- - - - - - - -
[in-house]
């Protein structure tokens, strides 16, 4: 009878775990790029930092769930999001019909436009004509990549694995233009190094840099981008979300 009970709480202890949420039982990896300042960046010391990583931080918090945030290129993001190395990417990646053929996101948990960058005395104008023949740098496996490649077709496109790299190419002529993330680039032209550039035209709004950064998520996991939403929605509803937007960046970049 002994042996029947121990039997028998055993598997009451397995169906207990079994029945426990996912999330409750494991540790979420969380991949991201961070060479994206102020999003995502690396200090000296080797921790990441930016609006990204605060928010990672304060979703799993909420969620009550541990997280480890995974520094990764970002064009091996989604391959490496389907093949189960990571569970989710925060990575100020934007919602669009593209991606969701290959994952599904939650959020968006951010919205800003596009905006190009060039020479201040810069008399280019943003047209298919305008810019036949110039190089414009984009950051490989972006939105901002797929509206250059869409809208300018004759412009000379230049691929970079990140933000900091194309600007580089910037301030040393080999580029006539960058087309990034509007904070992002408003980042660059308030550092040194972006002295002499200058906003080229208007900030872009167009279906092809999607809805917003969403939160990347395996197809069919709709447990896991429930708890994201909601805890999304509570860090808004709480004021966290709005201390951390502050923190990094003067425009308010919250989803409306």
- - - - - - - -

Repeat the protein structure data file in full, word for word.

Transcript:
[in-house]
């Protein structure tokens, strides 16, 4: 009878775990790029930092769930999001019909436009004509990549694995233009190094840099981008979300 009970709480202890949420039982990896300042960046010391990583931080918090945030290129993001190395990417990646053929996101948990960058005395104008023949740098496996490649077709496109790299190419002529993330680039032209550039035209709004950064998520996991939403929605509803937007960046970049 002994042996029947121990039997028998055993598997009451397995169906207990079994029945426990996912999330409750494991540790979420969380991949991201961070060479994206102020999003995502690396200090000296080797921790990441930016609006990204605060928010990672304060979703799993909420969620009550541990997280480890995974520094990764970002064009091996989604391959490496389907093949189960990571569970989710925060990575100020934007919602669009593209991606969701290959994952599904939650959020968006951010919205800003596009905006190009060039020479201040810069008399280019943003047209298919305008810019036949110039190089414009984009950051490989972006939105901002797929509206250059869409809208300018004759412009000379230049691929970079990140933000900091194309600007580089910037301030040393080999580029006539960058087309990034509007904070992002408003980042660059308030550092040194972006002295002499200058906003080229208007900030872009167009279906092809999607809805917003969403939160990347395996197809069919709709447990896991429930708890994201909601805890999304509570860090808004709480004021966290709005201390951390502050923190990094003067425009308010919250989803409306």